TOKYO (Reuters) - The United States finished the Rugby World Cup without a single point but there is optimism that a young squad will have been improved by the experience and that a paradigm shift in the game in North America could be only eight years away.
The Eagles’ last Pool C match against Tonga on Sunday was their best chance of coming up with the single victory that distinguished their 1987, 2003 and 2011 campaigns.
Although they got close towards the end of the Osaka clash with a typically fighting performance studded with a couple of well-worked tries, they ultimately ended up as winless as they were in 1991, 1999, 2007 and 2015.
Captain Blaine Scully was left hoping the lessons learned from defeats to top-tier nations England, France and Argentina would prove beneficial for the many players in the squad who will be hoping to be at the next World Cup in France in 2023.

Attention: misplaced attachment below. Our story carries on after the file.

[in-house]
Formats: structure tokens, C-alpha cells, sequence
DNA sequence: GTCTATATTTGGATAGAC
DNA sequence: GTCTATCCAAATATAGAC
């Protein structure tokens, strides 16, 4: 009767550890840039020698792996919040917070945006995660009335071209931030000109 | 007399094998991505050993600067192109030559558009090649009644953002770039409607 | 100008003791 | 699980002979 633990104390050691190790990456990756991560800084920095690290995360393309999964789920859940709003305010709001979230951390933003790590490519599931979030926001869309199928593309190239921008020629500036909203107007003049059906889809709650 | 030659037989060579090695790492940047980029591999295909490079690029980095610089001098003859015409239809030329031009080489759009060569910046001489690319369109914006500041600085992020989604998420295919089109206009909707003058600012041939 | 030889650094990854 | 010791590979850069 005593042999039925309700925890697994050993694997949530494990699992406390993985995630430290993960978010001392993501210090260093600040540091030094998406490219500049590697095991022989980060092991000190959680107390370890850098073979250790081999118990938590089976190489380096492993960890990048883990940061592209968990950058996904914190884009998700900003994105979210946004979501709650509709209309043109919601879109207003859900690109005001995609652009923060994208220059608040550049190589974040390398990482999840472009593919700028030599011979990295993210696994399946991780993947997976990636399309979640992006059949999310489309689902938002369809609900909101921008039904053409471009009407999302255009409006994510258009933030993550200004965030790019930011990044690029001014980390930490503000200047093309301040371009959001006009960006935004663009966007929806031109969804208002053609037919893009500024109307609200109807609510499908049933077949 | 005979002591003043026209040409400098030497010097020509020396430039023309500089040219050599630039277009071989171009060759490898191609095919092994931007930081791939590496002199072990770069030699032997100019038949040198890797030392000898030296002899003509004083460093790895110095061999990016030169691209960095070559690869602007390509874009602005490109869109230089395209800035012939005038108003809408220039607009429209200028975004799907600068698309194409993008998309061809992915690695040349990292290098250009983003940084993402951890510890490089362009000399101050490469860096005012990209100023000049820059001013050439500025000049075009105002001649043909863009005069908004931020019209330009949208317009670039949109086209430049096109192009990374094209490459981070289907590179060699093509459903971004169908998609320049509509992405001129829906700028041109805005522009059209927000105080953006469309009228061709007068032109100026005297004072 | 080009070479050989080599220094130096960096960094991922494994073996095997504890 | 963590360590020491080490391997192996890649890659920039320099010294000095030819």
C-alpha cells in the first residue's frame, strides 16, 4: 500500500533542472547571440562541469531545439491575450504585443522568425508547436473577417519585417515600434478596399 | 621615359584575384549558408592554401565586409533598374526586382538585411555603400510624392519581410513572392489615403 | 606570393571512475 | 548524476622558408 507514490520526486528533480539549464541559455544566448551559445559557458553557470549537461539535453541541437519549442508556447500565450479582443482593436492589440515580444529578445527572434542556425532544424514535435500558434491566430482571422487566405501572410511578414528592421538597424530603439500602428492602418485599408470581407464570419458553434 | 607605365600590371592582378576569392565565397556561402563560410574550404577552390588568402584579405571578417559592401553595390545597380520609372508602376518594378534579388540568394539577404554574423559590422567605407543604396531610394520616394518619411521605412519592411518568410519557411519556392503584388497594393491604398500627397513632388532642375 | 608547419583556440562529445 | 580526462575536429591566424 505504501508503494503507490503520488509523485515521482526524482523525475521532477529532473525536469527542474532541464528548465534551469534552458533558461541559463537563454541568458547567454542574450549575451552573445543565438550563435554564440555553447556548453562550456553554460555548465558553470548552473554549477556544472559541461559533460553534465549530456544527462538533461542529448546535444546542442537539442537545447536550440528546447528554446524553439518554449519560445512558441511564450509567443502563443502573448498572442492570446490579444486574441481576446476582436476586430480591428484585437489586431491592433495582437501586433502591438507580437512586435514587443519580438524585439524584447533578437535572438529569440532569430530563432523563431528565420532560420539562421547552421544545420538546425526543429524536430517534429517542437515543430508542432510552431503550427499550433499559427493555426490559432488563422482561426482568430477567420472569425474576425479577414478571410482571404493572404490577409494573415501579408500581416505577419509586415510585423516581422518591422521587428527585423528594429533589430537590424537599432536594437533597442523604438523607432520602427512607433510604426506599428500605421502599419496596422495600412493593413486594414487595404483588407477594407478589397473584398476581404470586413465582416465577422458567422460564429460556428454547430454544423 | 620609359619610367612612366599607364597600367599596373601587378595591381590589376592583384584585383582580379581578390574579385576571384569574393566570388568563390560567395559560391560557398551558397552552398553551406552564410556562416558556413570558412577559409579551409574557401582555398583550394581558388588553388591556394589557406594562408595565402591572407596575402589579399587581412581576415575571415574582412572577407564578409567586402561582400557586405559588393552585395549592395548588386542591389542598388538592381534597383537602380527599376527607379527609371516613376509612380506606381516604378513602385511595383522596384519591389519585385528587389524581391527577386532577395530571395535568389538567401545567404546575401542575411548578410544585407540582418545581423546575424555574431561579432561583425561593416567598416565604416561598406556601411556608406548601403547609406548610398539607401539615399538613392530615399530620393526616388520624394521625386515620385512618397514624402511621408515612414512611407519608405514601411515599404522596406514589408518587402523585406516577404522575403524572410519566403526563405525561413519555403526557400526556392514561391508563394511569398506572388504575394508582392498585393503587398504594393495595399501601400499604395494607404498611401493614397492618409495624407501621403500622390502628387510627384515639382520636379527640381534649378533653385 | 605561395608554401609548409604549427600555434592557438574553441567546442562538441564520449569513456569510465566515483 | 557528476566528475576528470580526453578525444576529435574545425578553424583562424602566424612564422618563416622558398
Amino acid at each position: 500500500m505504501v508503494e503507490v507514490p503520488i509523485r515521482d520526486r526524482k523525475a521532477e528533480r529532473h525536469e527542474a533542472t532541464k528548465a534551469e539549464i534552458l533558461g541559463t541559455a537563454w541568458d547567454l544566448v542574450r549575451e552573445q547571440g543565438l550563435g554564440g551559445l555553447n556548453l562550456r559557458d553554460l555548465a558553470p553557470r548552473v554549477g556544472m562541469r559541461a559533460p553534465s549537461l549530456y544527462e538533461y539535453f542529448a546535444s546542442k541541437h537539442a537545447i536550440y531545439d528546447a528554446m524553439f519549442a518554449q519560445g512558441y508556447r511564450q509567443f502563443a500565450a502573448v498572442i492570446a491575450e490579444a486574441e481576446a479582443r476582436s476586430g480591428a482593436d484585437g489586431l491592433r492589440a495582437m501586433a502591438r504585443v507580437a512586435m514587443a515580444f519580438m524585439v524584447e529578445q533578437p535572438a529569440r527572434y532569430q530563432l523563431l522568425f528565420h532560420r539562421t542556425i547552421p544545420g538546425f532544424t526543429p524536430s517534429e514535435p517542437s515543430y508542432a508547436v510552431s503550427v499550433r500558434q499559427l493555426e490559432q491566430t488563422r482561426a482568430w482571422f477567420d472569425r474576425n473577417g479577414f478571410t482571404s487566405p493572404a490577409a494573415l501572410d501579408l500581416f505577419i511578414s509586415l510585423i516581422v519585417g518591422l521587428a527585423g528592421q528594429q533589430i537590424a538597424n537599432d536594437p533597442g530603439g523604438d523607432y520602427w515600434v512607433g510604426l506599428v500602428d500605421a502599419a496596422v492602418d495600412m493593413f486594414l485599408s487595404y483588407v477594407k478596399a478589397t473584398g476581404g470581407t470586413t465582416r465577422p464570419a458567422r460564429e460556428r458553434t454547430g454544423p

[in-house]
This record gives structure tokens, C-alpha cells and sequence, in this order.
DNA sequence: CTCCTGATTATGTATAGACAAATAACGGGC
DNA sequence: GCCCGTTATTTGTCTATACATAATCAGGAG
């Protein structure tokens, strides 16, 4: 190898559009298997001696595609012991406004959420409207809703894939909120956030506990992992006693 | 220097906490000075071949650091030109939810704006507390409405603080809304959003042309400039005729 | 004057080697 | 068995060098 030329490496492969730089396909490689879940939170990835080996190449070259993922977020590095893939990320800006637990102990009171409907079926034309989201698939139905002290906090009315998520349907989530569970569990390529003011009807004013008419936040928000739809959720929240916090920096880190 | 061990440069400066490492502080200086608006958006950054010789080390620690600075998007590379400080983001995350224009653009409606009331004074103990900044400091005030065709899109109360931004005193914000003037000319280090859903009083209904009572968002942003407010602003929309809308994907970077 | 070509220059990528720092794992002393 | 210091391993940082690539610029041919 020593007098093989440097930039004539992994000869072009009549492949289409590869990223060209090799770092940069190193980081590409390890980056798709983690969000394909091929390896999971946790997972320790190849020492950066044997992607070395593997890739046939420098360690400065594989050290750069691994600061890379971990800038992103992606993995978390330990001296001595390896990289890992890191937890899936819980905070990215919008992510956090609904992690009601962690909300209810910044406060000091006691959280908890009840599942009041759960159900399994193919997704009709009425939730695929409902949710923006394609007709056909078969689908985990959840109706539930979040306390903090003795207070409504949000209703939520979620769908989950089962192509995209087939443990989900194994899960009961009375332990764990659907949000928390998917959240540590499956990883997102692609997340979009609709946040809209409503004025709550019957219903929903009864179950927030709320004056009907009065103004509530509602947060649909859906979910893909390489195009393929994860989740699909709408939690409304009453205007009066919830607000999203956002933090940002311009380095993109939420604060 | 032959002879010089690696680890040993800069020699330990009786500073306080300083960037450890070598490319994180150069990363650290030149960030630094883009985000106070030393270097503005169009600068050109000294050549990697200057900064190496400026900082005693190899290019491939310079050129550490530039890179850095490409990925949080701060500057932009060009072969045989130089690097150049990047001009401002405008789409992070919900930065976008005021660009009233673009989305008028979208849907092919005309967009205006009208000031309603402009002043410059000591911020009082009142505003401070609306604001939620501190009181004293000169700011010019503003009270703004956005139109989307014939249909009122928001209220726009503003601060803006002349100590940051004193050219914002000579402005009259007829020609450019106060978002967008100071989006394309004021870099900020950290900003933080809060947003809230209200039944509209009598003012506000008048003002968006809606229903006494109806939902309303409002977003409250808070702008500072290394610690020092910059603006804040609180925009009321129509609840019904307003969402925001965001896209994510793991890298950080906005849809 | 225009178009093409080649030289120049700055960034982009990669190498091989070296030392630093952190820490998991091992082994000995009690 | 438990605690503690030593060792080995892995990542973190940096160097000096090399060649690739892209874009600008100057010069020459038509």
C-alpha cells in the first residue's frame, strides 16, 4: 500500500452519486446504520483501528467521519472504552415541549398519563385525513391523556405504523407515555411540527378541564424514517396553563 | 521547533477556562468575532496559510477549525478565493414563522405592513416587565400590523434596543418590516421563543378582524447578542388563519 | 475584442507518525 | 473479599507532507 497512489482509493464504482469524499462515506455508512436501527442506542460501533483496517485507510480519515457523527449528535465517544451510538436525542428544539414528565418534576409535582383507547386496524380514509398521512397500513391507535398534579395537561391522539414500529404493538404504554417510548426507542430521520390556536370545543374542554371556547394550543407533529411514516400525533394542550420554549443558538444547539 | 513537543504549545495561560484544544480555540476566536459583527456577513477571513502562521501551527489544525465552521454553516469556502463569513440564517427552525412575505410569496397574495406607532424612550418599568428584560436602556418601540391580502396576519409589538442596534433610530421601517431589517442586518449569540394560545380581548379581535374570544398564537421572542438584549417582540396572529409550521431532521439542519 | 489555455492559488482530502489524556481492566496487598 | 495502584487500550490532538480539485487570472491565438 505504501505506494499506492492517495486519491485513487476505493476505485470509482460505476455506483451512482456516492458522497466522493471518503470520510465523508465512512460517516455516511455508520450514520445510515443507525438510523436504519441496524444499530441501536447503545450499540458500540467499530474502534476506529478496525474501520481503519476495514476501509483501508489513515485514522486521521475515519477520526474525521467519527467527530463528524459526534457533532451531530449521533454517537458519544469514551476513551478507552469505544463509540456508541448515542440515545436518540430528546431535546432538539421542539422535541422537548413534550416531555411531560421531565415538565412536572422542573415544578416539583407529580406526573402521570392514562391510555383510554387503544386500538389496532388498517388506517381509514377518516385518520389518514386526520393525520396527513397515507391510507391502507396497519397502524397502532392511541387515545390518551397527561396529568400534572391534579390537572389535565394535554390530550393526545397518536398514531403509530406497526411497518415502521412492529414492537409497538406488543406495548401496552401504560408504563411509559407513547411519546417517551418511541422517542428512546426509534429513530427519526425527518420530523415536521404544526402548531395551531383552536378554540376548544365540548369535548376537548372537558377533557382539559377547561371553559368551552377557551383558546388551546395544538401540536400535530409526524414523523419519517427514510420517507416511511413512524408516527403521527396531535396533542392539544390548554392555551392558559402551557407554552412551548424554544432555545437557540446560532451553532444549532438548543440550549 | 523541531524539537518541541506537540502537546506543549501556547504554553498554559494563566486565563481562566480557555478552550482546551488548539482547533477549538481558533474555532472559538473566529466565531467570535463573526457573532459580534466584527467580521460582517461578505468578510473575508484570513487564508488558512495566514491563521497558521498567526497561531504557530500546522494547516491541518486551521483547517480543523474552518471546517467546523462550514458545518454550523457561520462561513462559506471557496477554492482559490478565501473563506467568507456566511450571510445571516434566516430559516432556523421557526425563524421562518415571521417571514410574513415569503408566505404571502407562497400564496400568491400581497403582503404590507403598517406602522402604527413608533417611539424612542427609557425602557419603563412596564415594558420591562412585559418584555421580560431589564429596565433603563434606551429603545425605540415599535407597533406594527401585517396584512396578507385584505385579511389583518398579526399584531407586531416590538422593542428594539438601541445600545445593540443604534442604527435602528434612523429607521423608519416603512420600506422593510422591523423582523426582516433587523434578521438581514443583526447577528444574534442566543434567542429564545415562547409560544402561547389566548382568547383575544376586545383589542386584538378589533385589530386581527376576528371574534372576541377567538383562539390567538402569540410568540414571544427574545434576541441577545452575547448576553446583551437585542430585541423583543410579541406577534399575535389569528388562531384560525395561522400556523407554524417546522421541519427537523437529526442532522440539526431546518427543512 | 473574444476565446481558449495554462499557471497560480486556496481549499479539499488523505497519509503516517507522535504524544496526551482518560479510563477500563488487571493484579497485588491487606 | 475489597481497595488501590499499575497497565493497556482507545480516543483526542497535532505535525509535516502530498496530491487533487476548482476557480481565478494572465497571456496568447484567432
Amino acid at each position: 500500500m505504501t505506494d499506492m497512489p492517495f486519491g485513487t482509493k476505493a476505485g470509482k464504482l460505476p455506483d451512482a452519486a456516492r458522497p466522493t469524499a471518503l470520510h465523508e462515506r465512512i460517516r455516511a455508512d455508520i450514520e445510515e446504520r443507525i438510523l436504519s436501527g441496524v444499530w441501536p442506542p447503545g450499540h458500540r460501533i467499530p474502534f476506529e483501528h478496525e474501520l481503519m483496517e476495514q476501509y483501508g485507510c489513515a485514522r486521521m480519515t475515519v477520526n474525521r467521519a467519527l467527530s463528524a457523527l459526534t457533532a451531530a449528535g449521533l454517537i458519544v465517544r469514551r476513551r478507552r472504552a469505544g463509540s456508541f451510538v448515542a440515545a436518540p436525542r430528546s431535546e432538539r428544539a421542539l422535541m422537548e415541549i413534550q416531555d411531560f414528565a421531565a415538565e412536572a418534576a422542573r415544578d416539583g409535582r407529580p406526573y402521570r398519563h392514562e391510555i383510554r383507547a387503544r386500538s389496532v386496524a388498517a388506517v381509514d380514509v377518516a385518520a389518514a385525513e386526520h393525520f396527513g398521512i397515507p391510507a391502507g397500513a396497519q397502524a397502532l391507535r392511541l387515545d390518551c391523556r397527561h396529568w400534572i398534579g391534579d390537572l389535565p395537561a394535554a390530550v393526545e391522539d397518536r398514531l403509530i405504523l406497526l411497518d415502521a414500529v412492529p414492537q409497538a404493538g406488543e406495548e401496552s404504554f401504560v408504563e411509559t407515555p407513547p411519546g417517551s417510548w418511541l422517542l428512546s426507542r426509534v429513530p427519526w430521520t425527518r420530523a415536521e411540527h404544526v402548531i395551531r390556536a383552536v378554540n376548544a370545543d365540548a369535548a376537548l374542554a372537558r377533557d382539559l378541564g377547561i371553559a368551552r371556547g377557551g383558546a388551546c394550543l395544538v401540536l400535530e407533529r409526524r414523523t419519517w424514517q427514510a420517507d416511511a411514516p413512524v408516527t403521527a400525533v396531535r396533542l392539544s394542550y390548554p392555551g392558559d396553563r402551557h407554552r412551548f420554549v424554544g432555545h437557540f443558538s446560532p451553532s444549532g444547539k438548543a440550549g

“All we can really do is squeeze every ounce of learning out of this experience. Hopefully, that can catapult the team for the next four years in the cycle,” he said.
“(We can) continue to start from a place where we now know as a group - because there’s a lot of people who will be a part of this team moving forward - just how hard it is and what it looks like to be at the top one per cent of the game.”
Eagles coach Gary Gold was also optimistic about the educational impact of the tournament.
“It’s been excellent, I think after the disappointment has died down we’ll reflect and we’ll have learned a lot of lessons,” the South African said.
“I’m unbelievably excited about the future, particularly with the Major League Rugby (MLR) competition that has now started. It has had a significant effect on the environment around our team.”
MLR will expand to 12 teams for the third season of professional rugby in North America next year and hopes are high it could have a long-term impact similar to that of Japan’s Top League.
Gold, who coached Top League side the Kobelco Steelers in 2014-15, added that if the United States were to host the 2027 Rugby World Cup it would transform the sport in North America.
“The minute it was announced that Japan was going to get a World Cup, the game has changed tremendously in this country,” he said on Sunday.
“This whole event has just been fantastic and I think we would be able to do a very similar job, and it would have the same effect on our game as well.”
Editing by Peter Rutherford